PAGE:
Germanium (Ge) Element: Amazing Uses, Properties

Germanium is a metallic element with the atomic number 31 and is represented by the symbol ‘Ge’ in the periodic table. It is classified as a metalloid, which shows the properties of both metal and non-metal, and belongs to the p-block of group 14 of the periodic table. It is a grayish-white, lustrous, hard, brittle metal.

Germanium is the scarce element on the Earth’s crust.The average concentration of germanium on Earth is 14 parts per million (ppm), however, most of it is found in the core (37 ppm), with the crust only containing 1.5 ppm.

Germanium (Ge) Element
Germanium (Ge) Element

History of Germanium

  • In 1871, Russian chemist Dmitri Mendeleyev hypothesized that several unidentified elements may exist due to the gaps in his newly created periodic table of elements.
  • A new mineral, which was named argyrodite due to its high silver content, was discovered at a mine near Freiberg, Saxony, in the year 1885.
  • When German Clemens Winkler, a chemist, examined this argyrodite, he discovered that it was a combination of sulfur, silver, and a completely undiscovered element.
  • Germanium was discovered by the German chemist Clemens Winkler in the mineral argyrodite (Ag8GeS6) in 1886.

Occurrence of Germanium

  • Germanium is a highly reactive element so it rarely occurs in nature. Only a small number of minerals, including argyrodite, briartite, germanite, renierite, and sphalerite, have significant concentrations of germanium.
  • The amount of germanium in the Earth’s crust is comparable to that of beryllium, molybdenum, and cesium on a weight basis (approximately 1.5 parts per million).
  • The majority of the germanium created is a by-product of the extraction procedures for sphalerite, coal, and other ores.The only sources of this element that are exploited economically are germanite and renierite.
  • Germanium can also be extracted as a by-product from the combustion of some specific coals. China is the biggest producer of germanium , followed by Russia and the United States, among others.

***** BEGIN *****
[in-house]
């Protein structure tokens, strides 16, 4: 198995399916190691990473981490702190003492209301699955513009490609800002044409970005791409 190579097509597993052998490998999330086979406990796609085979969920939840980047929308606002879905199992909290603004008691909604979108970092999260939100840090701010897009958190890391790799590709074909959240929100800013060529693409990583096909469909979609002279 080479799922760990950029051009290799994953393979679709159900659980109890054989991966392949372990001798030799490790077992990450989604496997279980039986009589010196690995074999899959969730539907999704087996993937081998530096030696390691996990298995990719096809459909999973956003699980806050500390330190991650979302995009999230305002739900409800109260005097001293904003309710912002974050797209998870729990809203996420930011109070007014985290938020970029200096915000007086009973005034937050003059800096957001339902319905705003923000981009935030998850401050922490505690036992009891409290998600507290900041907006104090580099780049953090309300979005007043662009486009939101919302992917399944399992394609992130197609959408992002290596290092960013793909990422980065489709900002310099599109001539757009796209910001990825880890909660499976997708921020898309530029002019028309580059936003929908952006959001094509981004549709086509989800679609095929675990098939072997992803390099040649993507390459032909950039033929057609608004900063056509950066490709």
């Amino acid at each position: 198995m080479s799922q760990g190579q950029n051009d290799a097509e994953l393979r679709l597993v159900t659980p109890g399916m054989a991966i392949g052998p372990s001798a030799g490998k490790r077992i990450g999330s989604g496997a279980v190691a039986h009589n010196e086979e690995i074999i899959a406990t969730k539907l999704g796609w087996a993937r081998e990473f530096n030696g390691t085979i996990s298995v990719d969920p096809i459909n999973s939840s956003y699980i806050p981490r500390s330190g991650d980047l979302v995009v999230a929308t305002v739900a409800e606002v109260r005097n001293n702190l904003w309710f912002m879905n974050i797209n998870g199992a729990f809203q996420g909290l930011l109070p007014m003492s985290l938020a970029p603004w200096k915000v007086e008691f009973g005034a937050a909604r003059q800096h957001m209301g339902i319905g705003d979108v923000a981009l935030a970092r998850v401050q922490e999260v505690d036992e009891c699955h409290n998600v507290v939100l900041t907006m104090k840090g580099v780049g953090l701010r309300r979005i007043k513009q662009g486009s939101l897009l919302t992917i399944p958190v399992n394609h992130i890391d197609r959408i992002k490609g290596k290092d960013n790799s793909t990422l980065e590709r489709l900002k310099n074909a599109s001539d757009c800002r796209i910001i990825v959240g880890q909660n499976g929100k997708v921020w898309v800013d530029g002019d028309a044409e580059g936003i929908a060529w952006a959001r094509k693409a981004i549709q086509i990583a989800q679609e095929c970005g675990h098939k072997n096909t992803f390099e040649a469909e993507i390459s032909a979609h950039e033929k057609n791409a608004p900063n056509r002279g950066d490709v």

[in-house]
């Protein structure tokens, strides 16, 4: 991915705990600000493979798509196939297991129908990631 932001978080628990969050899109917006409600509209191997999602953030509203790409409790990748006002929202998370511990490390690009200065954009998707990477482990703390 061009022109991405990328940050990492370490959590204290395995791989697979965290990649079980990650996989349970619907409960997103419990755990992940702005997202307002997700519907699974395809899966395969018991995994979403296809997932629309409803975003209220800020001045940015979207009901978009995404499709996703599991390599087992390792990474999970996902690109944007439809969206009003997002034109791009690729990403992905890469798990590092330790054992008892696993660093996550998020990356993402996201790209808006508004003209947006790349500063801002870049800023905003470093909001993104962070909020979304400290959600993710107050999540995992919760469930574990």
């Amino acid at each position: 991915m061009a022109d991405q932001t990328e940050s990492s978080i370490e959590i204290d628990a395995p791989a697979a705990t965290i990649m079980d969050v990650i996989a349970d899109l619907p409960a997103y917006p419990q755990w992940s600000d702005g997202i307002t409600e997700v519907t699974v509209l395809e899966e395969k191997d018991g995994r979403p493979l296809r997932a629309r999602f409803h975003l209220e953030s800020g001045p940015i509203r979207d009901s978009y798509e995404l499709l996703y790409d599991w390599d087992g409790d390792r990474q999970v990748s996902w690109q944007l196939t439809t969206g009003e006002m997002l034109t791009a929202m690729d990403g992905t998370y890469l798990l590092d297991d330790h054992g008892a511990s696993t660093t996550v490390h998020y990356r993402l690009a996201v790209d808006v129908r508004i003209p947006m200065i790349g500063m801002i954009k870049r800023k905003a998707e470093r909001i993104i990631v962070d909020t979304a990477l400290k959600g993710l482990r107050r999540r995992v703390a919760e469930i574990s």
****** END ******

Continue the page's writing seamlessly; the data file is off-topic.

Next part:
Isotopes of Germanium

There are five stable isotopes of Germanium (Ge) that are present in nature:70Ge,72Ge 73Ge 74Ge and 76Ge

IsotopeNatural abundance (atom %)
70Ge20.84 (87)
72Ge27.54 (34)
73Ge7.73 (5)
74Ge36.28 (73)
76Ge7.61 (38)

Elemental Properties of Germanium

Electronic Configuration[Ar] 3d104s24p2 
Atomic Number32
Atomic Weight72.630 g.mol -1  
State at 20°CSolid
Group, Period, and Block14, 4, p-block
Density5.3234 g.cm -3 at 20 °C
Ionic radius0.093 nm (+2) ; 0.054 nm (+4)
Van der Waals radius0.137 nm
Electron shells2, 8, 18, 4
Electrons32
Protons32
Neutrons in most abundant isotope42

Physical Properties of Germanium

  • Germanium has an atomic number of 32 and is a hard brittle silvery metalloid.It has a melting point of 938.25°C (1720.85°F) and a boiling point of (2833°C, 5131°F).
  • The density of Germanium is 5.32 grams per cubic centimeter.
  • Germanium exists as a solid with a diamond-shaped crystal structure.
  • It has a semiconductor properties; electrical and semiconducting properties of germanium are equivalent to those of silicon. It can become superconductor in the presence of strong electromagnetic field.
  • Germanium also has the strange feature of expanding as it freezes (similar to water).
    Silicon, bismuth, antimony, and gallium are four more elements that expand when frozen.
  • It has a bitter taste but has no odor.
  • Germanium has a low toxicity.
Color/physical appearancegray-white